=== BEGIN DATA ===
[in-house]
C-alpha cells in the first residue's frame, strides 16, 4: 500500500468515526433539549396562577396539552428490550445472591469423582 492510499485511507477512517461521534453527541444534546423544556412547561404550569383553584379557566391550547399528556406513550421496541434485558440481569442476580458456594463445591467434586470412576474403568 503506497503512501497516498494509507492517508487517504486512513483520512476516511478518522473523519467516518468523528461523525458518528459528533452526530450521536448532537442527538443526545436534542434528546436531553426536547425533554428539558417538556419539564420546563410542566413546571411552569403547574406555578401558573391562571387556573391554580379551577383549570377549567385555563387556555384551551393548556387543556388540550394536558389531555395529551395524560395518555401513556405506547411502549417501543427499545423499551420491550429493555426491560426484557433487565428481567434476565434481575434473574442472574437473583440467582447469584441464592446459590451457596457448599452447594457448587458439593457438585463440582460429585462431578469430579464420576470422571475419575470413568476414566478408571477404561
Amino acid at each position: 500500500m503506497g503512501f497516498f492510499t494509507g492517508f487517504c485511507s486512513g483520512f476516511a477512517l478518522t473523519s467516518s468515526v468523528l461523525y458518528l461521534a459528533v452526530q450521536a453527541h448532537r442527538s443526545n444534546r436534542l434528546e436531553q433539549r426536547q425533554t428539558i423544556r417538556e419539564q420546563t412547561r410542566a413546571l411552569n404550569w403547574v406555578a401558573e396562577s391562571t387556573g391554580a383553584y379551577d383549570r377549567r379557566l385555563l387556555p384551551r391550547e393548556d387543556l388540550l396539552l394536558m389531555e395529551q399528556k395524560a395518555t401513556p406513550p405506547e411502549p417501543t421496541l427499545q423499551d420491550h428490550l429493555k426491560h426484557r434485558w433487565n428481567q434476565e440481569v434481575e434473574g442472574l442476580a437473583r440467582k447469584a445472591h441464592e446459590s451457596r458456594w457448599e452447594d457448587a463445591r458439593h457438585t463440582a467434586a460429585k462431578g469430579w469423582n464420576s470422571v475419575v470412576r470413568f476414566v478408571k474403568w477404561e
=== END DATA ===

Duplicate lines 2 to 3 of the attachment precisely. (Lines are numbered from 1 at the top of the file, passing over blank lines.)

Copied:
C-alpha cells in the first residue's frame, strides 16, 4: 500500500468515526433539549396562577396539552428490550445472591469423582 492510499485511507477512517461521534453527541444534546423544556412547561404550569383553584379557566391550547399528556406513550421496541434485558440481569442476580458456594463445591467434586470412576474403568 503506497503512501497516498494509507492517508487517504486512513483520512476516511478518522473523519467516518468523528461523525458518528459528533452526530450521536448532537442527538443526545436534542434528546436531553426536547425533554428539558417538556419539564420546563410542566413546571411552569403547574406555578401558573391562571387556573391554580379551577383549570377549567385555563387556555384551551393548556387543556388540550394536558389531555395529551395524560395518555401513556405506547411502549417501543427499545423499551420491550429493555426491560426484557433487565428481567434476565434481575434473574442472574437473583440467582447469584441464592446459590451457596457448599452447594457448587458439593457438585463440582460429585462431578469430579464420576470422571475419575470413568476414566478408571477404561
Amino acid at each position: 500500500m503506497g503512501f497516498f492510499t494509507g492517508f487517504c485511507s486512513g483520512f476516511a477512517l478518522t473523519s467516518s468515526v468523528l461523525y458518528l461521534a459528533v452526530q450521536a453527541h448532537r442527538s443526545n444534546r436534542l434528546e436531553q433539549r426536547q425533554t428539558i423544556r417538556e419539564q420546563t412547561r410542566a413546571l411552569n404550569w403547574v406555578a401558573e396562577s391562571t387556573g391554580a383553584y379551577d383549570r377549567r379557566l385555563l387556555p384551551r391550547e393548556d387543556l388540550l396539552l394536558m389531555e395529551q399528556k395524560a395518555t401513556p406513550p405506547e411502549p417501543t421496541l427499545q423499551d420491550h428490550l429493555k426491560h426484557r434485558w433487565n428481567q434476565e440481569v434481575e434473574g442472574l442476580a437473583r440467582k447469584a445472591h441464592e446459590s451457596r458456594w457448599e452447594d457448587a463445591r458439593h457438585t463440582a467434586a460429585k462431578g469430579w469423582n464420576s470422571v475419575v470412576r470413568f476414566v478408571k474403568w477404561e